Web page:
Mr. Speaker, once again, I am disappointed with the budget the government has presented.
I thought that in an election year, the Conservative government might throw people who are less fortunate a bone to try to win their votes. However, much to my dismay, the 2015-16 budget offers them nothing. In reality, I am not surprised. Those people are not the Conservatives' target demographic.
Again today, I am going to talk about issues that are very important to me and were overlooked in the budget: housing and homelessness.
I want to set the record straight right away on the fight against homelessness. The word “homelessness” appears only three times in Canada's economic action plan for 2015, and in all three cases, the budget refers to announcements that have already been made. The Conservatives are just repeating old announcements that were made two years ago and were not even good news then.
The first mention is to remind Canadians that in 2013, the government renewed only part of the funding for homelessness. Personally, if I had made cuts to an already insufficient amount of funding two years ago, I would not remind everyone of what I had done. The other two instances where the word “homelessness” appears remind Canadians that the government unilaterally changed the way the homelessness partnering strategy works, to focus on the housing first approach.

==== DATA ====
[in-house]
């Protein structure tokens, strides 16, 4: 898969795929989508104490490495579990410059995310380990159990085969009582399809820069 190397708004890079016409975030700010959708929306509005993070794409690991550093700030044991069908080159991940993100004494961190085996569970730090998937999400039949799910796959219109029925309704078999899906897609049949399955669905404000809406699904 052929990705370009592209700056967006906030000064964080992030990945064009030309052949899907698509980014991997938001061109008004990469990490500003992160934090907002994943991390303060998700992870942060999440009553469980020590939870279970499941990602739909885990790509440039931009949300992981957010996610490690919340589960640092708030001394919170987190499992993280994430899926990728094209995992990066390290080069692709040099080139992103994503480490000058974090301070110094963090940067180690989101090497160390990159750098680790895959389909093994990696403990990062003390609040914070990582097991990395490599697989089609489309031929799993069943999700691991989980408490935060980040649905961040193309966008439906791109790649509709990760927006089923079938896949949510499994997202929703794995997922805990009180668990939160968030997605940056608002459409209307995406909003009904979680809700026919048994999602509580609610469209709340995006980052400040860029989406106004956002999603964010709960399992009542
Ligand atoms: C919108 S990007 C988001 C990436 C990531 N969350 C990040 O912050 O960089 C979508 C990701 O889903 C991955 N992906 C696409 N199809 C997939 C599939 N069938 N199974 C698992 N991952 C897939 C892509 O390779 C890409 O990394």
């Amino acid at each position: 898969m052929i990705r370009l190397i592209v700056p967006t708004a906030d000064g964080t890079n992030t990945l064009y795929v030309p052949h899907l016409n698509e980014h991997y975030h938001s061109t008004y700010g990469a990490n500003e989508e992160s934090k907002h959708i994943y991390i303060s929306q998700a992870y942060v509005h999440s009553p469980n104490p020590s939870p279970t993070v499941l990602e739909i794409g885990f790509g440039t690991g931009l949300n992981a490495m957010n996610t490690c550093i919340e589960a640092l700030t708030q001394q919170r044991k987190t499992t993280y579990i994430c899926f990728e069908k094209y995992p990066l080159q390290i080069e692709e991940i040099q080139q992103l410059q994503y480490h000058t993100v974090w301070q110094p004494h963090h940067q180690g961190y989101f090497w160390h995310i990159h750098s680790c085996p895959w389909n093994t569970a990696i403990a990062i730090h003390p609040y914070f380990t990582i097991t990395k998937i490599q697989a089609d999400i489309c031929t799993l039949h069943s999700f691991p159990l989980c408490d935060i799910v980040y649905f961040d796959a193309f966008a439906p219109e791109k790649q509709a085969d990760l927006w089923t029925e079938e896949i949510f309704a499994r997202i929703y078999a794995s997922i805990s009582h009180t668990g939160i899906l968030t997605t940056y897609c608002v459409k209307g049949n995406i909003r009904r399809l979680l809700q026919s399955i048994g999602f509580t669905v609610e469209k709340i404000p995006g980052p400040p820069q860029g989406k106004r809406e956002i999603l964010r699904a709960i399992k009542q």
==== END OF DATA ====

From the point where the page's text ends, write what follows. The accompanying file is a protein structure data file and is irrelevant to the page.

Since this approach was adopted at the time of the last call for proposals, it has become clear that directing all the funding to one area has had serious consequences: many groups that provide front-line services are realizing that they will no longer be eligible for funding that they have been receiving for years now.
Many essential services provided to the homeless through a variety of approaches, including prevention measures, are simply disappearing. How short-sighted this government is being. It would have been better if the Minister of Finance had said nothing at all, rather than rubbing salt in the wound.
I would now like to shift the discussion to housing, a subject that is extremely important to the NDP, although clearly, it is not something that the Conservatives put much thought into.
Through some accounting gymnastics and by manipulating numbers and language, the Minister of Finance tried to make it look like he was actually following through on what the NDP has been calling for for years, implying he would stop cuts to social housing when the long-term agreements between social housing providers and CMHC expire.
Let us set the record straight: no new funding for social housing has been announced, beyond what had already been invested in previous years, and I think the budget has even been cut. I will come back to that in a bit.
The budget plays with words and throws numbers around to create confusion among housing groups. However, some of those groups are beginning to realize the extent of the trickery and have contacted my office to confirm their fears.